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In Structure and Interpretation of Computer Programs (SICP) Section 2.2.3 several functions are defined using:

(accumulate cons nil 
  (filter pred
         (map op sequence)))

Two examples that make use of this operate on a list of the fibonacci numbers, even-fibs and list-fib-squares.

The accumulate, filter and map functions are defined in section 2.2 as well. The part that's confusing me is why the authors included the accumulate here. accumulate takes 3 parameters:

  • A binary function to be applied

  • An initial value, used as the rightmost parameter to the function

  • A list to which the function will be applied

An example of applying accumulate to a list using the definition in the book:

    (accumulate cons nil (list 1 2 3))
    => (cons 1 (cons 2 (cons 3 nil)))
    => (1 2 3)

Since the third parameter is a list, (accumulate cons nil some-list) will just return some-list, and in this case the result of (filter pred (map op sequence)) is a list.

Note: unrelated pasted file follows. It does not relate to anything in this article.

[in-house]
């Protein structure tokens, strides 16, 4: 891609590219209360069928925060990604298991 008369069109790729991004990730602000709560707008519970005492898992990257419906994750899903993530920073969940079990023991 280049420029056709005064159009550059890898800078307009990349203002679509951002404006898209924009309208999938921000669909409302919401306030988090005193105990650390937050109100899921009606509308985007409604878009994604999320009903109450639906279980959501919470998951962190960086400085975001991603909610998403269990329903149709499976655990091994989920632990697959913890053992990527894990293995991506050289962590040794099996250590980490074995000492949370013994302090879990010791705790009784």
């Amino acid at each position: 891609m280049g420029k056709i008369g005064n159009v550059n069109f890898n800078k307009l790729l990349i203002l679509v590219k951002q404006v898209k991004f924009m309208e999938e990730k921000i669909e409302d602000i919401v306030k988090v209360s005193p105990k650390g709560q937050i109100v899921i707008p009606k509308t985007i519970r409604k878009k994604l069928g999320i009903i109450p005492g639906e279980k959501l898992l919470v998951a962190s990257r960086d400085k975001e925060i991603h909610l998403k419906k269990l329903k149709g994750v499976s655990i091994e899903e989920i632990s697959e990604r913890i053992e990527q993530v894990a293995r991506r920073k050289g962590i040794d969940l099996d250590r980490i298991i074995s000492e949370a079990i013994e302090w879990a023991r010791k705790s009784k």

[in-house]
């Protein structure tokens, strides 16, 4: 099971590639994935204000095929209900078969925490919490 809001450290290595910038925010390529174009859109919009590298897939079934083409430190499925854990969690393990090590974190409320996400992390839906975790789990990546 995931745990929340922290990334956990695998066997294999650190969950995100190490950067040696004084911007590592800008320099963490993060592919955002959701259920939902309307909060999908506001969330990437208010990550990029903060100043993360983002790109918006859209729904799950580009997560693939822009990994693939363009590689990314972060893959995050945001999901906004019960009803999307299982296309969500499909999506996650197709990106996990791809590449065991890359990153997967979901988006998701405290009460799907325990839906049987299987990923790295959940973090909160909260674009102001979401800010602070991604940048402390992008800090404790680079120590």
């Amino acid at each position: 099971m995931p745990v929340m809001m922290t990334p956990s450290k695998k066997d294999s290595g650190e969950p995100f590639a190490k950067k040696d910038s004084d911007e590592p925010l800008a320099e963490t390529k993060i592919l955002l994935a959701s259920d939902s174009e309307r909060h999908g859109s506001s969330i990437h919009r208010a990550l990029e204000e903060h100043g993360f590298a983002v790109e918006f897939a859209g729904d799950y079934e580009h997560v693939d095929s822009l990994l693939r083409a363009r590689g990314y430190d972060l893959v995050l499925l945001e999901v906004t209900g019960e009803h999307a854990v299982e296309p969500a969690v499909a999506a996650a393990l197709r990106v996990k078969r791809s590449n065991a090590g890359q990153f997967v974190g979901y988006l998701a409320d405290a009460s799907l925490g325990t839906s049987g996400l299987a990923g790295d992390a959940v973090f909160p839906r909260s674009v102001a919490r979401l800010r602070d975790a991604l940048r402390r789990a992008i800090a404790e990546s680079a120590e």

Is there a reason for this use of accumulate other than consistency with other similarly structured functions in the section?

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1 Answer 1

up vote 4 down vote accepted

I'm certain that those two uses of accumulate are merely illustrative of the fact that "consing elements to construct a list" can be treated as an accumulative process in the same way that "multiplying numbers to obtain a product" or "summing numbers to obtain a total" can. You're correct that the accumulation is effectively a no-op.

(Aside: Note that this could obviously be a more useful operation if the output of filter and input of accumulate was not a list; for example, if it represented a lazily generated sequence.)

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It also seems to be intentionally trying to copy the structure of even-fibs here: mitpress.mit.edu/sicp/full-text/book/… to illustrate the parallels. –  Tim Snowhite Sep 8 '10 at 21:59
    
It's also important to note that if you continue in scheme, a standard library foldr might be able to handle different forms of sequences beyond lists, and if you want the result to be a list, then cons-ing might be appropriate. (That's the only other case I can think of that you might want to do this sort of thing.) –  Tim Snowhite Sep 8 '10 at 22:02
    
Ah, that makes sense, both that non-list sequences may be used, and that this is demonstrating a kind of mechanical transformation of the earlier even-fibs function. Thank you both, this has been bugging me since I read it earlier this week. –  Jared Sep 8 '10 at 22:10

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